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OSHA comments from the January 19, 1989 Final Rule on Air Contaminants Project extracted from 54FR2332 et. seq. This rule was remanded by the U.S. Circuit Court of Appeals and the limits are not currently in force.

CAS: 12108-13-3; Chemical Formula: CH3C5H4Mn(CO)3

OSHA formerly had no limit for 2-methylcyclopentadienyl manganese tricarbonyl (Cl-2). The ACGIH has a TLV-TWA of 0.2 mg/m3, measured as manganese, with a skin notation. The proposed PEL was 0.2 mg/m3 as an 8-hour TWA, with a skin notation; NIOSH (Ex. 8-47, Table N1) concurs. This limit, measured as manganese, is established in the final rule, along with a skin notation. Cl-2 is a dark orange liquid with a faintly pleasant odor; it is a complex organic compound containing about 25 percent manganese by weight.

2-Methylcyclopentadienyl Mn tricarbonyl is highly toxic in its concentrated form, causing adverse effects primarily on the central nervous system. It is somewhat irritating to the eyes but skin contact does not produce irritation or sensitization; however, Cl-2 is readily absorbed through the skin (ACGIH 1986/Ex. 1-3, p. 387). Animal studies indicate that Cl-2 has a toxicity similar to that of tetraethyl lead and is highly toxic by all routes of exposure (U.S. Navy Smoke Abatement Additive, as cited in ACGIH 1986/Ex. 1-3, p. 387).

The single-dose oral LD(50) for rats is 23 or 39 mg/kg, depending on sex. The skin LD(50) for rabbits is 1692 + 145 mg/kg, and the 1-hour inhalation LC(50) for rats is about 350 mg/m 3 (The Ethyl Corporation, as cited in ACGIH 1986/Ex. 1-3, p. 387). Toxic exposures by all routes produce rapidly appearing symptoms of mild excitement, hyperactivity, tremors, severe clonic spasms, weakness, respiratory distress, and occasional clonic convulsions, followed by terminal coma (U.S. Navy Smoke Abatement Additive, as cited in ACGIH 1986/Ex. 1-3, p. 387).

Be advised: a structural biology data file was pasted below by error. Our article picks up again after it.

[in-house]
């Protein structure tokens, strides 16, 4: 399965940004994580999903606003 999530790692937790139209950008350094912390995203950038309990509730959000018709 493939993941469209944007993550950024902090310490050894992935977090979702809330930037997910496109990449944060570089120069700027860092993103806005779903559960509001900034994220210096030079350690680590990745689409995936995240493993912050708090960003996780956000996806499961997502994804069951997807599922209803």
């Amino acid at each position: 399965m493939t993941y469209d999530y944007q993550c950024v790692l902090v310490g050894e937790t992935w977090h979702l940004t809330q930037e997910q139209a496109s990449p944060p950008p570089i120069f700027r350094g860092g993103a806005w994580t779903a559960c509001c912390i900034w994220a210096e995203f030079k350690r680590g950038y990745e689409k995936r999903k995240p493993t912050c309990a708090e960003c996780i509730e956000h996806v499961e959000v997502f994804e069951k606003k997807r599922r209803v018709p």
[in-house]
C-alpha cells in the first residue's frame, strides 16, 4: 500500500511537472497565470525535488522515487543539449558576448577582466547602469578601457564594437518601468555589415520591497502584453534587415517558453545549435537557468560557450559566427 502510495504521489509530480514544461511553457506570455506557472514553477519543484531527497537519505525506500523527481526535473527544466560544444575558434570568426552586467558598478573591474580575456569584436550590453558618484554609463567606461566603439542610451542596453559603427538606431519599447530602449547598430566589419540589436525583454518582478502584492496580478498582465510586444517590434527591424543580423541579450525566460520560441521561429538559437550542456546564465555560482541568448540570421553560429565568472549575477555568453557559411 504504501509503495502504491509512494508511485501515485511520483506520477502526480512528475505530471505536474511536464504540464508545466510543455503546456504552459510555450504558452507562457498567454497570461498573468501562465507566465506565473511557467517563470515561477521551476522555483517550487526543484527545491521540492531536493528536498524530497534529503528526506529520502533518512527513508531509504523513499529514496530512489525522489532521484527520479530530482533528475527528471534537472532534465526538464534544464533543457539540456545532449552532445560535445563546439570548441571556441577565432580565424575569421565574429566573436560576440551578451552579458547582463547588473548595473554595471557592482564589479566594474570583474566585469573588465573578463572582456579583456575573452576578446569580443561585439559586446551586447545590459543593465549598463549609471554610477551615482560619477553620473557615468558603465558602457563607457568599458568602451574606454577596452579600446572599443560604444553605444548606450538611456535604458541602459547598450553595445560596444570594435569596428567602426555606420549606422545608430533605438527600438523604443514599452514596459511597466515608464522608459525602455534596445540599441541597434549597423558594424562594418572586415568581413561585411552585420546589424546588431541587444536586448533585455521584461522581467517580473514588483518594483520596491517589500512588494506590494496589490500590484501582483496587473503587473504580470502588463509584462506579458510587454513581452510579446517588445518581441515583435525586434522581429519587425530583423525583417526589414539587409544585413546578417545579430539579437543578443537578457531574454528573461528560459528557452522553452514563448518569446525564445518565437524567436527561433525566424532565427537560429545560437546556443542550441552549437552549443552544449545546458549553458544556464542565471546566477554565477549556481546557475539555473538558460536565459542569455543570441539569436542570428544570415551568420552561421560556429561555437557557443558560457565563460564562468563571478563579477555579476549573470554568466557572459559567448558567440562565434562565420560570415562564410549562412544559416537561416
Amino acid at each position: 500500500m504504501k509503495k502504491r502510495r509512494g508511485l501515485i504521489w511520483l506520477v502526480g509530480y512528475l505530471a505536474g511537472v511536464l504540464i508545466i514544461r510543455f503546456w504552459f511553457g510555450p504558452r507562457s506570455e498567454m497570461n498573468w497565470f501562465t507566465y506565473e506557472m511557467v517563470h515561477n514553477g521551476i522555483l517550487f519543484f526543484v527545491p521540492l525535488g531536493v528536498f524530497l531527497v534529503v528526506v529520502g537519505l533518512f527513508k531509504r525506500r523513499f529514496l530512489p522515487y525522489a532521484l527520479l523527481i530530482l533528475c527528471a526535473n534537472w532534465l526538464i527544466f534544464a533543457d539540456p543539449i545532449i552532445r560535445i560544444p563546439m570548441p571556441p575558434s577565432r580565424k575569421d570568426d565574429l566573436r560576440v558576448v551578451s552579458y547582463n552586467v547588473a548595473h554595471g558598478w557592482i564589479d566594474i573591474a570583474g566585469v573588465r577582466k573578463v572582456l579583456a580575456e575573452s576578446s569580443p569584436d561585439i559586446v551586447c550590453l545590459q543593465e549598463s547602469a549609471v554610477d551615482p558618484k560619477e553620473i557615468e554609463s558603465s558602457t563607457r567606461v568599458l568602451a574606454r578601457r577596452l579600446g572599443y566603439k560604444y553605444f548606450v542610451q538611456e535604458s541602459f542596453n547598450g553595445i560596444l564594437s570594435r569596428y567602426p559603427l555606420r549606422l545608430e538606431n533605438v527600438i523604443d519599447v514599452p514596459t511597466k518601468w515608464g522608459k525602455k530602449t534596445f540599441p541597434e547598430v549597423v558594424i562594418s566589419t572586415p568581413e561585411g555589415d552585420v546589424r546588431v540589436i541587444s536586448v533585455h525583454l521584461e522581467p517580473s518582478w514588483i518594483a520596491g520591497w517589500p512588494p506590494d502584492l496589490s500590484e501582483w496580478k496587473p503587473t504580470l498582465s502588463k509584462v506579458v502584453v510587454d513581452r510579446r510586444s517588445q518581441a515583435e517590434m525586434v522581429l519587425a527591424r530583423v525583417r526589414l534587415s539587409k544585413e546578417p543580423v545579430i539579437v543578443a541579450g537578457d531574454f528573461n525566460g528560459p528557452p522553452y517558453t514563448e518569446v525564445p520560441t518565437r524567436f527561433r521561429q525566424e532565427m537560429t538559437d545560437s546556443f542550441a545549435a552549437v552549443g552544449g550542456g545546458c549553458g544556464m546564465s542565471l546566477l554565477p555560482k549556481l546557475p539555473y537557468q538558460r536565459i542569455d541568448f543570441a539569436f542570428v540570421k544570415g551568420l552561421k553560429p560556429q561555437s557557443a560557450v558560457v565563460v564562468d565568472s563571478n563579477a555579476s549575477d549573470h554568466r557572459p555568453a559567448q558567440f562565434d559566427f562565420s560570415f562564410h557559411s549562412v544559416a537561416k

Acute exposure causes damage to the liver, kidneys, and cerebral cortex, as well as changes in lung tissue (ACGIH 1986/Ex. 1-3, p. 387). Browning (1966/Ex. 1-1018) observed chronic bronchitis, peribronchitis, interstitial pneumonia, and lung abscesses in animals that subsequently died from long-term inhalation exposure to Cl-2; exposure to Cl-2 concentrations of approximately 12 mg/m3 for 100 days produced no deviation in weight gain patterns and no gross or microscopic changes in two dogs (Browning 1966/Ex. 1-1018). The liver and kidneys are the principal target organs associated with acute overexposures; the lungs of overexposed animals were hemorrhagic (Browning 1966/Ex. 1-1018).

In humans, skin contact should be entirely avoided. A 5 to 15-ml spill on one worker's hand and wrist was reported to have caused "thick tongue," nausea, giddiness, and headache within 3 to 5 minutes (U.S. Navy Smoke Abatement Additive, as cited in ACGIH 1986/Ex. 1-3, p. 387). NIOSH submitted the only comment on this substance.

In the final rule, OSHA establishes a PEL of 0.2 mg/m3 TWA, measured as manganese, with a skin notation, for 2-methylcyclopentadienyl manganese tricarbonyl. The Agency concludes that this limit will protect workers against the significant risk of CNS effects and systemic damage, which constitute material health impairments and are associated with exposure to Cl-2 at levels higher than the new PEL. A skin notation is established because of Cl-2's demonstrated ability to penetrate human skin rapidly and to cause systemic effects.